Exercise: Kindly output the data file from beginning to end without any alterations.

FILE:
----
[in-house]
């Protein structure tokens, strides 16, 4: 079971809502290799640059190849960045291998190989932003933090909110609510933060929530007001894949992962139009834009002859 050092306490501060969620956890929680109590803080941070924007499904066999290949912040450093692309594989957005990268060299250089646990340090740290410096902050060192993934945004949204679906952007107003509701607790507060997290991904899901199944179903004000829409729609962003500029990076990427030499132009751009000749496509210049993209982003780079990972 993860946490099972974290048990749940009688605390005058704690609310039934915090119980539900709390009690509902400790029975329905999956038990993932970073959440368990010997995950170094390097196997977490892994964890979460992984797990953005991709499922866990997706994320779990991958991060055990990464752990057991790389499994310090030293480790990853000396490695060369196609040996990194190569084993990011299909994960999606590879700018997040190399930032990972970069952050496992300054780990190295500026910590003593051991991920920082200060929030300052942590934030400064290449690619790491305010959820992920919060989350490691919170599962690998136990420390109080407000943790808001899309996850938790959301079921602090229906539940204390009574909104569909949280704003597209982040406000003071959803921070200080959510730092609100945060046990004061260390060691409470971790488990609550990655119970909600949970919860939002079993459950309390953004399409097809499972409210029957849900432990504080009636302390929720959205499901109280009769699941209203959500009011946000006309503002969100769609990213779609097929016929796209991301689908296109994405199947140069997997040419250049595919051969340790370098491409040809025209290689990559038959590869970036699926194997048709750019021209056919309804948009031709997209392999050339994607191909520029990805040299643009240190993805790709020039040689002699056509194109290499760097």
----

[in-house]
């Protein structure tokens, strides 16, 4: 079971809502290799640059190849960045291998190989932003933090909110609510933060929530007001894949992962139009834009002859 050092306490501060969620956890929680109590803080941070924007499904066999290949912040450093692309594989957005990268060299250089646990340090740290410096902050060192993934945004949204679906952007107003509701607790507060997290991904899901199944179903004000829409729609962003500029990076990427030499132009751009000749496509210049993209982003780079990972 993860946490099972974290048990749940009688605390005058704690609310039934915090119980539900709390009690509902400790029975329905999956038990993932970073959440368990010997995950170094390097196997977490892994964890979460992984797990953005991709499922866990997706994320779990991958991060055990990464752990057991790389499994310090030293480790990853000396490695060369196609040996990194190569084993990011299909994960999606590879700018997040190399930032990972970069952050496992300054780990190295500026910590003593051991991920920082200060929030300052942590934030400064290449690619790491305010959820992920919060989350490691919170599962690998136990420390109080407000943790808001899309996850938790959301079921602090229906539940204390009574909104569909949280704003597209982040406000003071959803921070200080959510730092609100945060046990004061260390060691409470971790488990609550990655119970909600949970919860939002079993459950309390953004399409097809499972409210029957849900432990504080009636302390929720959205499901109280009769699941209203959500009011946000006309503002969100769609990213779609097929016929796209991301689908296109994405199947140069997997040419250049595919051969340790370098491409040809025209290689990559038959590869970036699926194997048709750019021209056919309804948009031709997209392999050339994607191909520029990805040299643009240190993805790709020039040689002699056509194109290499760097």